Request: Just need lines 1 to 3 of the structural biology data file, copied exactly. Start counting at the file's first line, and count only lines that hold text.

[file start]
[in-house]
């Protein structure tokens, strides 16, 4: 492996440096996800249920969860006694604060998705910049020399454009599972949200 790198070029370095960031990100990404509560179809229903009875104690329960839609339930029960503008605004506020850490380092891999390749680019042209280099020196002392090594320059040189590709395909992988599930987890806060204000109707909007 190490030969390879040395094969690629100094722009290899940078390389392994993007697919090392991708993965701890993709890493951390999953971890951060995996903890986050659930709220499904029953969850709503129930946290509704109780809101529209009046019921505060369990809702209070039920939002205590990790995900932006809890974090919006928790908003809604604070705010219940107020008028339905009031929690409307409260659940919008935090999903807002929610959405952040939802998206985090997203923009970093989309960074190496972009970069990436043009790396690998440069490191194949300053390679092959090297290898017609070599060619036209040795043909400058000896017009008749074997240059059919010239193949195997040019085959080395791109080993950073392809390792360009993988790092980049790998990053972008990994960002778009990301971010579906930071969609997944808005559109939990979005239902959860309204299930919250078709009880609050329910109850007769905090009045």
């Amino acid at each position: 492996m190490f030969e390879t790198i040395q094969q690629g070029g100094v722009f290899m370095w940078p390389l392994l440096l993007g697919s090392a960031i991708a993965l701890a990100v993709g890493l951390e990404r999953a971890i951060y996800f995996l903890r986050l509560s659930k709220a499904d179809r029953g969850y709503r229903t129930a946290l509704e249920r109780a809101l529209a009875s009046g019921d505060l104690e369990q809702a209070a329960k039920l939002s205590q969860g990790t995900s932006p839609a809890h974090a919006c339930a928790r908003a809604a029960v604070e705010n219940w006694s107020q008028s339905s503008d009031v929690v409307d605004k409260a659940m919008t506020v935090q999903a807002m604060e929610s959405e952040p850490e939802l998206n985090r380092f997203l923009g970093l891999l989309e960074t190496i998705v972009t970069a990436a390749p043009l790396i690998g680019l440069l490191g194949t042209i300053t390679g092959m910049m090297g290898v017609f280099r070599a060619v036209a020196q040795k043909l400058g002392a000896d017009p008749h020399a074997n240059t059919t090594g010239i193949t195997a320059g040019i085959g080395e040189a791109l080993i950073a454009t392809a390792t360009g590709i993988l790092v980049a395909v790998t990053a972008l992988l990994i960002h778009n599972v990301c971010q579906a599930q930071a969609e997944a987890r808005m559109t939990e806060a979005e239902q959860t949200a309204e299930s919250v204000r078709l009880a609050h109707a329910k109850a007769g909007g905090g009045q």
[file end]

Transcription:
[in-house]
């Protein structure tokens, strides 16, 4: 492996440096996800249920969860006694604060998705910049020399454009599972949200 790198070029370095960031990100990404509560179809229903009875104690329960839609339930029960503008605004506020850490380092891999390749680019042209280099020196002392090594320059040189590709395909992988599930987890806060204000109707909007 190490030969390879040395094969690629100094722009290899940078390389392994993007697919090392991708993965701890993709890493951390999953971890951060995996903890986050659930709220499904029953969850709503129930946290509704109780809101529209009046019921505060369990809702209070039920939002205590990790995900932006809890974090919006928790908003809604604070705010219940107020008028339905009031929690409307409260659940919008935090999903807002929610959405952040939802998206985090997203923009970093989309960074190496972009970069990436043009790396690998440069490191194949300053390679092959090297290898017609070599060619036209040795043909400058000896017009008749074997240059059919010239193949195997040019085959080395791109080993950073392809390792360009993988790092980049790998990053972008990994960002778009990301971010579906930071969609997944808005559109939990979005239902959860309204299930919250078709009880609050329910109850007769905090009045």
């Amino acid at each position: 492996m190490f030969e390879t790198i040395q094969q690629g070029g100094v722009f290899m370095w940078p390389l392994l440096l993007g697919s090392a960031i991708a993965l701890a990100v993709g890493l951390e990404r999953a971890i951060y996800f995996l903890r986050l509560s659930k709220a499904d179809r029953g969850y709503r229903t129930a946290l509704e249920r109780a809101l529209a009875s009046g019921d505060l104690e369990q809702a209070a329960k039920l939002s205590q969860g990790t995900s932006p839609a809890h974090a919006c339930a928790r908003a809604a029960v604070e705010n219940w006694s107020q008028s339905s503008d009031v929690v409307d605004k409260a659940m919008t506020v935090q999903a807002m604060e929610s959405e952040p850490e939802l998206n985090r380092f997203l923009g970093l891999l989309e960074t190496i998705v972009t970069a990436a390749p043009l790396i690998g680019l440069l490191g194949t042209i300053t390679g092959m910049m090297g290898v017609f280099r070599a060619v036209a020196q040795k043909l400058g002392a000896d017009p008749h020399a074997n240059t059919t090594g010239i193949t195997a320059g040019i085959g080395e040189a791109l080993i950073a454009t392809a390792t360009g590709i993988l790092v980049a395909v790998t990053a972008l992988l990994i960002h778009n599972v990301c971010q579906a599930q930071a969609e997944a987890r808005m559109t939990e806060a979005e239902q959860t949200a309204e299930s919250v204000r078709l009880a609050h109707a329910k109850a007769g909007g905090g009045q």